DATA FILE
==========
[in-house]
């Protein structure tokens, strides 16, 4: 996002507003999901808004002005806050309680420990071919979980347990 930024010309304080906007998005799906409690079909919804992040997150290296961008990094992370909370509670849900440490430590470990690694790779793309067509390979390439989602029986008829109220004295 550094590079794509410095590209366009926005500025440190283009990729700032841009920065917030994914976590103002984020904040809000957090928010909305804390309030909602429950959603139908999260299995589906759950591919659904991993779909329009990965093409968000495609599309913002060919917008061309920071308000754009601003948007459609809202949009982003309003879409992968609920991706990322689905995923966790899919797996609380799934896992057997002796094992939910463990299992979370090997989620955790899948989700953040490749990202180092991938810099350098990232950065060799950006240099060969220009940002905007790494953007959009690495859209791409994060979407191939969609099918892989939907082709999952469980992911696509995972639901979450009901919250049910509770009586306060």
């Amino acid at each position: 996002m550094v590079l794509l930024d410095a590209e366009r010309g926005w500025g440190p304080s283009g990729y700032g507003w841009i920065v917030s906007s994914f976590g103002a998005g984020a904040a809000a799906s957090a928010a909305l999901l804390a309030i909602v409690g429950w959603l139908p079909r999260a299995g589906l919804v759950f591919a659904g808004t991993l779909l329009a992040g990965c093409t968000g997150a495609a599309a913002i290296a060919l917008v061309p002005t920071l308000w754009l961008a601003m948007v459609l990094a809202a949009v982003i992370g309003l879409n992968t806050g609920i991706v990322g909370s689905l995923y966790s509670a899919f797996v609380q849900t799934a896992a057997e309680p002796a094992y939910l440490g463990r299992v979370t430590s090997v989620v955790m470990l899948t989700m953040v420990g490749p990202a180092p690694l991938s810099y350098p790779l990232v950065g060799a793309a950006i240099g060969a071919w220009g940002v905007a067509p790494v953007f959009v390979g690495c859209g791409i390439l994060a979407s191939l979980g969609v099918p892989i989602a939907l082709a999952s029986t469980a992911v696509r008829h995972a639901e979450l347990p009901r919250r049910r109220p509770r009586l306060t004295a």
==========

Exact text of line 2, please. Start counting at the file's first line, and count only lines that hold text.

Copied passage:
């Protein structure tokens, strides 16, 4: 996002507003999901808004002005806050309680420990071919979980347990 930024010309304080906007998005799906409690079909919804992040997150290296961008990094992370909370509670849900440490430590470990690694790779793309067509390979390439989602029986008829109220004295 550094590079794509410095590209366009926005500025440190283009990729700032841009920065917030994914976590103002984020904040809000957090928010909305804390309030909602429950959603139908999260299995589906759950591919659904991993779909329009990965093409968000495609599309913002060919917008061309920071308000754009601003948007459609809202949009982003309003879409992968609920991706990322689905995923966790899919797996609380799934896992057997002796094992939910463990299992979370090997989620955790899948989700953040490749990202180092991938810099350098990232950065060799950006240099060969220009940002905007790494953007959009690495859209791409994060979407191939969609099918892989939907082709999952469980992911696509995972639901979450009901919250049910509770009586306060």